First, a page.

Of course, I learned of the dreamer, Martin Luther King Jr. I was told about his strong, non-violent stance for equality. I also learned of his assassination. And then there was Harriet Tubman, the conductor of the underground railroad. While I did learn a little history of my African American brothers and sisters, it was only a little. I had not heard the story of Emmett Till, or the many others who were oppressed and killed because of the color of their skin.

But let me be clear, I cannot rightly blame my ignorance of African American history, heritage, and suffering on others. Still, where is this kind of education taking place regarding such a saddening past? While some might know and understand the plight of the African American community, I believe that many in the white community do not. There is an ignorance that exists, and I am afraid that to a certain degree, it could be willful.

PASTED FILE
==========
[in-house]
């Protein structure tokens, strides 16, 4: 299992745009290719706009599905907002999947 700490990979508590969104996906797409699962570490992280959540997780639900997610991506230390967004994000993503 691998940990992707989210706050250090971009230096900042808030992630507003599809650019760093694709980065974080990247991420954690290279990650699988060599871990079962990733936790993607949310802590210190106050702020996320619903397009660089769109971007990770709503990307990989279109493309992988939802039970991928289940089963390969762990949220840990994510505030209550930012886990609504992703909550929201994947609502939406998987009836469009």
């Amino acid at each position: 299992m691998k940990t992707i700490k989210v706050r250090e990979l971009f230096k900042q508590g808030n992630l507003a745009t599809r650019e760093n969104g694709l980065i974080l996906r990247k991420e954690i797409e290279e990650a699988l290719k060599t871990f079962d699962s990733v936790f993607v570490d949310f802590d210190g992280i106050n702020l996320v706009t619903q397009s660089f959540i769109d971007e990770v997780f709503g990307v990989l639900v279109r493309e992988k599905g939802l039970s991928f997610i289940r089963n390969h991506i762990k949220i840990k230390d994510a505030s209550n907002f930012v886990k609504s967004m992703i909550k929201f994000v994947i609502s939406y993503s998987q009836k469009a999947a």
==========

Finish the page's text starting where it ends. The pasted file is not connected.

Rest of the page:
Here then is the problem for the church—how are we to have discussions on race and reconciliation if we are unwilling to learn and experience a history that is unfamiliar or altogether ignored?

I believe that the Southern Baptist Convention truly desires racial reconciliation. In Atlanta, in 1995, the 150th anniversary of the Southern Baptist Convention, a resolution passed that sought forgiveness and reconciliation with the African American community for the convention’s past stance on slavery. Likewise, in 2016, the convention passed a resolution that encouraged Southern Baptist’s to no longer display the confederate battle flag, so that we might stand in solidarity with our African American brothers and sisters. More recently, in 2017 at the Phoenix meeting, a resolution passed against the Alt-Right group, but not as easily as it should have. But while these resolutions are important, and even beneficial, they do not fully address the deep-rooted anguish and suffering that so many went through. Let’s be honest, we will not understand the outcry of the African American community today until we understand not only what they have been through, but what they are going through.